19″ is 2 meters? What did Mark say??? Here’s the math. The “2 meter band” runs from 144 to 148 MHz. If you do the math to calculate the wavelength (this is repeated further down) you will find that 144 MHz has a wavelength of 2.082 m and 148 Mhz has a wavelength of 2.026 m. Now, a common vertical antenna is 1/4 of a wavelength (or λ) long. One fourth of 2 meters is 50 cm (or 0.5 m). And how long is that 50 cm in inches? Yep, 19.6″. So he’s not crazy.

Earth-Moon-Earth communications. Usually abbreviated EME (or E-M-E) and sometimes known as “moonbounce”. Yes, it is possible to send a signal to the Moon and hear the signal after it bounces of the surface a few seconds later.  The military tried this in the 1940s and amateurs started trying it in the 1950s with the first succcessful two-way amateur QSO via the Moon taking place in 1960.  One of SCARS’ members, “Lucky”, W7CNK, holds several firsts in the realm of EME communications:

  • 1970-03-15 – first EME QSO on 220 MHz (with WB6NMT)
  • 1987-04-07 – first EME QSO on 3456 MHz (with KD5RO)
  • 1987-04-24 – first EME QSO on 5760 MHz (with WA5TNY)

More about EME.

Phonetic alphabets – (click to embiggen): I’ve not found a good article on the history of phonetic alphabets (also called “spelling alphabets”). The chart here was assembled from a couple of sources. The “ICAO” alphabet has been around for over 60 years with a couple changes. The International Civil Aviation Organization came up with it in response to growing international air travel. After the Second World War everyone “agreed” to use English on the aeronutical frequencies (various HF assignments, plus 108-136 MHz, AM, for civilian and 225-400 MHz, also AM, for military use) there needed to be a common way for radio users, many of whom were not native English-speakers, to spell things out when necessary and the standard alphabet was born.  The same alphabet has since been adopted by NATO (and, because of that, the national militaries that make up NATO) and amateur radio.  For nearly as long, APCO, the Association of Public-Safety Communications Officials (but originally the Associated Police Communications Officers), has used their own list. If you search for the history on the excellent site, you’ll see repeated suggestions that APCO adopt the ICAO alphabet. To date, that hasn’t happened. Maybe that’s a good thing: “1 ALPHA 12” wouldn’t have sounded right.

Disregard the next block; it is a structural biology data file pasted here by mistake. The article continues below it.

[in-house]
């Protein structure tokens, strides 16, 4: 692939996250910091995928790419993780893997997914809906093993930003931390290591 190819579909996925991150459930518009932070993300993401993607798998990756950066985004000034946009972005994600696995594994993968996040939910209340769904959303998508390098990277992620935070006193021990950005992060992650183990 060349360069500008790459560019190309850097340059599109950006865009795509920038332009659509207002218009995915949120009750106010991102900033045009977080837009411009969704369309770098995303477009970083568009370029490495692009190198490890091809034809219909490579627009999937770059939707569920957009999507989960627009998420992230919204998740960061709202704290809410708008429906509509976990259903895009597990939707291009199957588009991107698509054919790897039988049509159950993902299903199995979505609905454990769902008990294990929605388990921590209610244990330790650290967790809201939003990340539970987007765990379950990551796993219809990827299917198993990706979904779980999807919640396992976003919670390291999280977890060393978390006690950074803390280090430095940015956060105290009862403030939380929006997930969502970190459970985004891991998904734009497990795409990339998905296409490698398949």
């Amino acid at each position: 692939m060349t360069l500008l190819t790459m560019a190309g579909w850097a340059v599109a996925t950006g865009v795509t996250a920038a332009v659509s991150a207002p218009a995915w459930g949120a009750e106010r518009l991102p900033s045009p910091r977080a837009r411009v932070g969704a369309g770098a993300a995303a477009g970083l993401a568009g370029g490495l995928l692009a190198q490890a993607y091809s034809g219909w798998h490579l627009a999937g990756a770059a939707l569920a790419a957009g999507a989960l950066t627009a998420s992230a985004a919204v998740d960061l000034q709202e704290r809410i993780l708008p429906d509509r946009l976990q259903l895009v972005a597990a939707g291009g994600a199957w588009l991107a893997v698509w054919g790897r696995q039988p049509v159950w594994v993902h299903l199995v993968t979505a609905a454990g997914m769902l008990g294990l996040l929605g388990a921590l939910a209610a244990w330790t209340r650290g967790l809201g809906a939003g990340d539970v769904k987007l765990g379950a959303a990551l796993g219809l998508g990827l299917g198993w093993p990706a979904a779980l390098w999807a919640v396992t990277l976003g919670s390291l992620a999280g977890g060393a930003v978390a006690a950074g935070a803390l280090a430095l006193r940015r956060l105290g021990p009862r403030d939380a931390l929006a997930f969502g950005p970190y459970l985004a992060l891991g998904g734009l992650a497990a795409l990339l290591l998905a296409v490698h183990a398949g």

Some common abbreviations -Most of these are abbreviations used by Morse telegraphers and probably should only be used in CW or Data communications.

  • CQ – Used to establish communications with any station. “Seek You”. Any mode.
  • DE – French for “from”, as in “CQ CQ CQ DE N5UWY”. CW, Data modes.
  • 73 – Best Regards. Not “73s”! That would be “best regardses”! Any mode.
  • K – Back to you. CW or Data (or NYC Police and Fire!).
  • DX – Distant station. Any mode.
  • QRS – Send more slowly. Reduce Speed. CW only.
  • QTH – What is your location? Location.
  • QSL – Can you acknowledge? Acknowledged. Also used for post cards that hams send to acknowledge a contact. Send Log.
  • QRL – Are you busy? I am busy. Popularly used as “is the frequency in use?” which is what you would say on HF phone.
  • QSY – Should I change frequency to …? Change frequency to … .
  • QSO – Can you communicate with … ? I can communicate with … . Popularly, any contact.
  • QRZ? – Who is calling me? You are being called by … . Popularly used in phone contesting as shorthand for “next station please!”


How the heck does a Vibroplex bug work? Here’s a handy video from W5CYF that explains it all. Here’s another video showing a military “leg key”.

Radio Propagation phenomenaTropospheric Ducting often occurs above about 50 MHz and allows “greater than line of sight” communications with stations out to about 800 km or more (about 500 miles). The E layer of the ionosphere can also support communications on VHF and higher bands when “thin clouds of intense ionization” occur. During these “Sporadic-E“, or Es, events signals may be heard up to 2500 km away! (about 1500 miles). The peak season for these events in May, June, and July. N5UWY’s best DX via Sporadic-E on 144 MHz was made during a huge opening back in June of 2010. The QSO was made with K1PXE in Maidenhead grid square FN31ke near Bridgeport, Conn, a distance of about 2200 km.  Pat Dyer, WA5IYX/SK, co-authored an excellent article about Sporadic-E propagation in a 1992 issue of QST magazine.  Doug, KC5JUS, a forecaster at the Norman National Weather Service Forecast Office, likes to listen for distant FM broadcast stations.  You can clearly see from his map that there is a “donut” of no reception between the green dots and the red dots. The green indicate stations (most likely) received using tropospheric ducting as the propagation mechanism while the red indicate those (most likely) received using Sporadic-E as the mechanism.  Meteor Scatter – Gary mentioned bouncing signals off of the ionization trails left by meteors entering the atmosphere. There is a website where meteor scatter enthusiasts chat and make meteor skeds known as Ping Jockey. Not a particularly pretty site, but has a lot of info on this exciting mode. Remember, if it ionizes the ionosphere, someone is bouncing signals off of it!

Feedline loss calculator

Microwave – Hams have a bunch of assignments above 450 MHz.

Gary’s antennas

Open-wire feedline – Window line? Ladder line? Twin-lead? What? Here is a good synopsis.